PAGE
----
The long-term patterns of regional income inequality in Spain (1860-2000)
This paper studies the evolution of Spanish regional inequality from 1860 to 2000. The results point to the coexistence of two basic forces behind changes in regional economic inequality: differences in economic structure and labor productivity across regions. In the Spanish case, the initial expansion of industrialization during the period 1860-1900, in a context of growing economic integration of regions, promoted the spatial concentration of manufacturing in certain regions, which also benefited from the greatest advances in terms of labor productivity. Since 1900 and until 1985, the diffusion of manufacturing and services production to a greater number of locations generated the emulation of production structures and a process of catching-up in labor productivity and wages. So, in these first 125 years, national market integration and economic growth has been followed by a Ushaped evolution of regional incomes inequality. Nevertheless, some productivity differentials remained and, from 1985 on, the Spanish entry in the UE generated a new upsurge of divergence in productivity across Spanish regions that could be in the base of a new phase of regional income divergence.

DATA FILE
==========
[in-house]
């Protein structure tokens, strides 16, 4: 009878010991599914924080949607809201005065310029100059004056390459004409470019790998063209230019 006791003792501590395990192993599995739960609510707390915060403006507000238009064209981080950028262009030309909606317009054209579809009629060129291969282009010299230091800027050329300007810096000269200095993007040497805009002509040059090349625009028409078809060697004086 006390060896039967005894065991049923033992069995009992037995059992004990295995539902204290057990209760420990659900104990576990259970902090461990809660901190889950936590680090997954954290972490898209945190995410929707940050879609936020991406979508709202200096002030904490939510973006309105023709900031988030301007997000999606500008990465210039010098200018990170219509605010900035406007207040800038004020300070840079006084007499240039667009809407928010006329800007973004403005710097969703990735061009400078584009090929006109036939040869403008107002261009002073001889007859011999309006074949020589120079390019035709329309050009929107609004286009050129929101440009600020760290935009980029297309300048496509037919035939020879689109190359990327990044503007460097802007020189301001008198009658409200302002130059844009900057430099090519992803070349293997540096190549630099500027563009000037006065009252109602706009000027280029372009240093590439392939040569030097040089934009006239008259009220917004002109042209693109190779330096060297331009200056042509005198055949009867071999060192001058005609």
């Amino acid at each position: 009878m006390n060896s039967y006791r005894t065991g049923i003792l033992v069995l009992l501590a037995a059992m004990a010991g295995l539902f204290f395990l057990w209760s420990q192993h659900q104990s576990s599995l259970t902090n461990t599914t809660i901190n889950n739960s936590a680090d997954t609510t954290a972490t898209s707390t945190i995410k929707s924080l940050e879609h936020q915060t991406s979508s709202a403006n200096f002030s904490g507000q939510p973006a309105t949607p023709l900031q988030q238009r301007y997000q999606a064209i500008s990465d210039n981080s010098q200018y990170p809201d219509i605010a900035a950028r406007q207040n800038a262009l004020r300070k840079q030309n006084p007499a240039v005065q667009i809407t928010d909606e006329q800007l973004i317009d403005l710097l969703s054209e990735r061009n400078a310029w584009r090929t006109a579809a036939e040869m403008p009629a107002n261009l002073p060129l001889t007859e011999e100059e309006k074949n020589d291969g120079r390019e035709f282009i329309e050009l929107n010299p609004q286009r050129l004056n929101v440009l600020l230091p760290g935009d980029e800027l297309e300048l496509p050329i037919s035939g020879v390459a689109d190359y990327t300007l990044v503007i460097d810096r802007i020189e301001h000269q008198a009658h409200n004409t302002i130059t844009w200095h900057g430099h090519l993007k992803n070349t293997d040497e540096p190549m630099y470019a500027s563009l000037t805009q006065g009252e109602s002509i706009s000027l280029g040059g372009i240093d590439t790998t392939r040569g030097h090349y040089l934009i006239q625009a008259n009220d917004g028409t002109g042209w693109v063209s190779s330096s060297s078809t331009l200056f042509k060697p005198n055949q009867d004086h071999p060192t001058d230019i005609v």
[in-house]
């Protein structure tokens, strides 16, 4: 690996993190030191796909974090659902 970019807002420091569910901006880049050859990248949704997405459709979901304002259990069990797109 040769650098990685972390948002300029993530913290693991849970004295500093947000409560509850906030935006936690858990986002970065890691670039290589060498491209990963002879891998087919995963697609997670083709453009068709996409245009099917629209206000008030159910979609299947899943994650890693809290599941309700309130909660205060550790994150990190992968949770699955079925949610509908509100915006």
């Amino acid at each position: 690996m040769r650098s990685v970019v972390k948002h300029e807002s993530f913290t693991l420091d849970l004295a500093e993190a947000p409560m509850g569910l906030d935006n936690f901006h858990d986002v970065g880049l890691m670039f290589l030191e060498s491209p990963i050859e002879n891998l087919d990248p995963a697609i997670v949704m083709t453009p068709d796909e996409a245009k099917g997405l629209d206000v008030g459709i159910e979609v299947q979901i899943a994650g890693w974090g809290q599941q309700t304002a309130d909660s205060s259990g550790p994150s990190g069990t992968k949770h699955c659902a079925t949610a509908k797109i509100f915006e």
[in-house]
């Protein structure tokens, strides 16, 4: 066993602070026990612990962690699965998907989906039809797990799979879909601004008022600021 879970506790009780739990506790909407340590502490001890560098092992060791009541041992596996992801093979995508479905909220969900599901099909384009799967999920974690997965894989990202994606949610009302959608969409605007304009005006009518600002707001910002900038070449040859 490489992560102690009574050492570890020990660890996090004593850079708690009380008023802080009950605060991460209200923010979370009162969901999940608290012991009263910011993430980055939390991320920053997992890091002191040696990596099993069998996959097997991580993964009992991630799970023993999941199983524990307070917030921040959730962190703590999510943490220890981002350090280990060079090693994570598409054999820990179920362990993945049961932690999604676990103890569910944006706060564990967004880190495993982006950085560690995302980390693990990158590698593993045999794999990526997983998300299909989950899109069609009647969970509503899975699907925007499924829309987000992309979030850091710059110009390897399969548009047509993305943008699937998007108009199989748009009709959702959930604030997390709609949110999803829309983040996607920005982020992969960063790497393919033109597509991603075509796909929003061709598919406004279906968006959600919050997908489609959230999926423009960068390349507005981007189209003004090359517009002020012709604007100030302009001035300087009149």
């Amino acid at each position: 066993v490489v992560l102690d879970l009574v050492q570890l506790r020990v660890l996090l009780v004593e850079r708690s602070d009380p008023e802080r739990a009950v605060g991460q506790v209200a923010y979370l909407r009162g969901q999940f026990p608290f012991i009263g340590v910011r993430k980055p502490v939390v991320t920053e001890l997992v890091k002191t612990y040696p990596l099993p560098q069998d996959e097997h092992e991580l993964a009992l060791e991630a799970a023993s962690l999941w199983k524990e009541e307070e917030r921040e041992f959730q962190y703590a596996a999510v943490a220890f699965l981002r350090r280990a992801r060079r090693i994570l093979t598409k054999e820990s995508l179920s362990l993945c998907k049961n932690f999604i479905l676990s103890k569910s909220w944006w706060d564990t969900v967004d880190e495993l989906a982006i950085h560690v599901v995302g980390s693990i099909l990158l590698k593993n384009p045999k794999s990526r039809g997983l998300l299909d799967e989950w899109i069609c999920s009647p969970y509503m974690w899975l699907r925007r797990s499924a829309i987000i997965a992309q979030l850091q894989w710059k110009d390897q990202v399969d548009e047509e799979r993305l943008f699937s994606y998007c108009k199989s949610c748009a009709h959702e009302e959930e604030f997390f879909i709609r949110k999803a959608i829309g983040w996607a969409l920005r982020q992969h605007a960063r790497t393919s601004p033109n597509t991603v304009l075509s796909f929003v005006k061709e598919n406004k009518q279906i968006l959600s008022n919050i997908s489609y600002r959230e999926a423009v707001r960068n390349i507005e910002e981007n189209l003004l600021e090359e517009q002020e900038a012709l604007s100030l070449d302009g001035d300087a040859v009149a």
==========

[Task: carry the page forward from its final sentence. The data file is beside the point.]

|Date of creation:||Oct 2010|
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